Career Calling

May 15, 2010

Tech Training in Chicago

Filed under: Job Search Strategies,job search tools — claycerny @ 12:30 am
Tags: ,

Today’s Chicago Tribune reports on a technical training program that is middle class professionals like teachers and bankers.  Chicago Career Tech is a public-private partnership for people who have earned between $25,000 and $75,000 per year.

To read the article, click here.

To learn more about the program, follow this link.

Advertisements

October 9, 2009

Saving Jobs – At What Cost?

Filed under: Job Market Trends — claycerny @ 7:03 pm
Tags: , ,

Unions representing employees at the Chicago Sun-Time Media Group have agreed to concessions that will allow a group led by James Tyree to purchase the company.  As a reader of the Sun-Times, I am happy.  As someone who cares about working people, I’m sick.

Once again, unions have cut a devil’s bargain to save a company in the name of saving jobs.  In this case, they will argue that Tyree’s group made concessions, which they did.  But let’s consider the agreement and its long term consequences for employees.

320 members of the Newspaper Guild accepted a 15% compensation cut for three years as well as a move from a pension plan to a 401K.  Severance was also cut from 50 weeks to 8 (which will drop to 4 weeks for some employees).  Seniority will no longer be a factor in deciding what employees are laid off, which means longer term workers with higher salaries will be targets for future layoffs. 

If an employee is making $50,000 a year, she will lose $7,500 under this agreement in direct compensation along with whatever pension contributions will not be rolled into the 401K.  Total lost compensation over the next three years for this employee will be over $20,000.  How will that income be made up?  How will an employee that is losing this much income be able to contribute to a 401K?  In the short term and long term, this deal looks bad.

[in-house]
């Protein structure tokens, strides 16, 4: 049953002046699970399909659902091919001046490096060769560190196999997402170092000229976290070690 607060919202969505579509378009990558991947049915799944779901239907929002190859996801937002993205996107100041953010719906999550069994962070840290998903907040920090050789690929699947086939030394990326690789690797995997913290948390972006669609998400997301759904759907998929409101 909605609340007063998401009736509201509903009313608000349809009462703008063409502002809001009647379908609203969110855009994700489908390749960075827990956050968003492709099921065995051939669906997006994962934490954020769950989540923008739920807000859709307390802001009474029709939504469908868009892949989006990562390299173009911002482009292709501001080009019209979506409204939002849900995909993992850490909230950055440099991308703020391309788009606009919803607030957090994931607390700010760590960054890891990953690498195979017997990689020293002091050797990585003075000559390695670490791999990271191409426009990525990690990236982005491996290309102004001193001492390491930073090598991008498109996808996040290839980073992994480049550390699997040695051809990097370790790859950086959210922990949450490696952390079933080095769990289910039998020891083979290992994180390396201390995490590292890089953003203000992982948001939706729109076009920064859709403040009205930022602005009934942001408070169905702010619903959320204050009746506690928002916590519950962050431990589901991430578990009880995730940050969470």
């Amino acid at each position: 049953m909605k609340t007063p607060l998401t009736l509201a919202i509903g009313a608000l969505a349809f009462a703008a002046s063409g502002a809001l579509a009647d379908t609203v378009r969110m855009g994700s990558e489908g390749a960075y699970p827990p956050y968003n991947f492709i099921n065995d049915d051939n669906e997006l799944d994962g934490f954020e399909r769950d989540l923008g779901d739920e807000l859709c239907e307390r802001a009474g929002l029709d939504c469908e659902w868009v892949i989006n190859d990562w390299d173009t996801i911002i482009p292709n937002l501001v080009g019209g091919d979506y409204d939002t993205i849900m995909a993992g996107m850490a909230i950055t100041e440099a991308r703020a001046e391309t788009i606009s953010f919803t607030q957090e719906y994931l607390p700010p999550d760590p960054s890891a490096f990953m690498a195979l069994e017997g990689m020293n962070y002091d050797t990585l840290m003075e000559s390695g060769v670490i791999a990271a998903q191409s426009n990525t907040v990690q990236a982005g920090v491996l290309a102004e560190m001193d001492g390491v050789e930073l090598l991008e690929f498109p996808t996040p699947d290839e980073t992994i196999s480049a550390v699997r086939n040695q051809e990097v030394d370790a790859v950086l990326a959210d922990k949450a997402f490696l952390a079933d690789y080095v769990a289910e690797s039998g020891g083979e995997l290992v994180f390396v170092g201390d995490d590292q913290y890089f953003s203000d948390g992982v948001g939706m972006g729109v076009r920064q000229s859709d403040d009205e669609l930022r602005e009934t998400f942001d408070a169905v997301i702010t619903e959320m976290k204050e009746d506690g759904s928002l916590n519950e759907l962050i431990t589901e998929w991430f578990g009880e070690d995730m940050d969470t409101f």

I understand that the newspaper industry is contracting and that jobs in journalism and related fields are almost impossible to find.  If I were working at the Sun-Times, would I take this deal and be happy to have a job?  Maybe.  The deeper question, however, goes beyond individual concerns.  Workers are sacrificing to make businesses viable and profitable.  What is their return for this investment?  Are the employees subsidizing the corporation to keep jobs that offer less pay and almost no security?

James Tyree is quoted in yesterday’s paper: “I have a singular focus to create success for everybody. . . . I’m looking forward to an opportunity where tears can turn into laughter and success.”  I don’t remember what Glenn Tilton said after employees at United Airlines gave deep concessions to keep the company afloat.  What happened once United came out of bankruptcy?  Executives took a bonus.

My best wishes go to Mr. Tyree and the Sun-Times.  Looking at the terms of the agreement, I can’t imagine most workers at the paper laughing any time soon.  They kept their jobs, but the question lingers – At what cost?

October 3, 2009

Small, But Strong

Filed under: Job Market Trends — claycerny @ 11:37 pm
Tags: , ,

The September issue of Inc. magazine lists the 500 fastest growing private companies in the U.S.  Here’s the really good news: 22 of those companies are located in Chicago or its suburbs.  Entrepreneurs in the Midwest and throughout America are designing new products and inventing new business models.  As some of these business grow (and spin off other businesses), the job market will come back.  In the meantime, look for growing companies when you’re seeking a new employer.  They have learned how to thrive in this economy, and it is safe to assume that they will get stronger in the near future.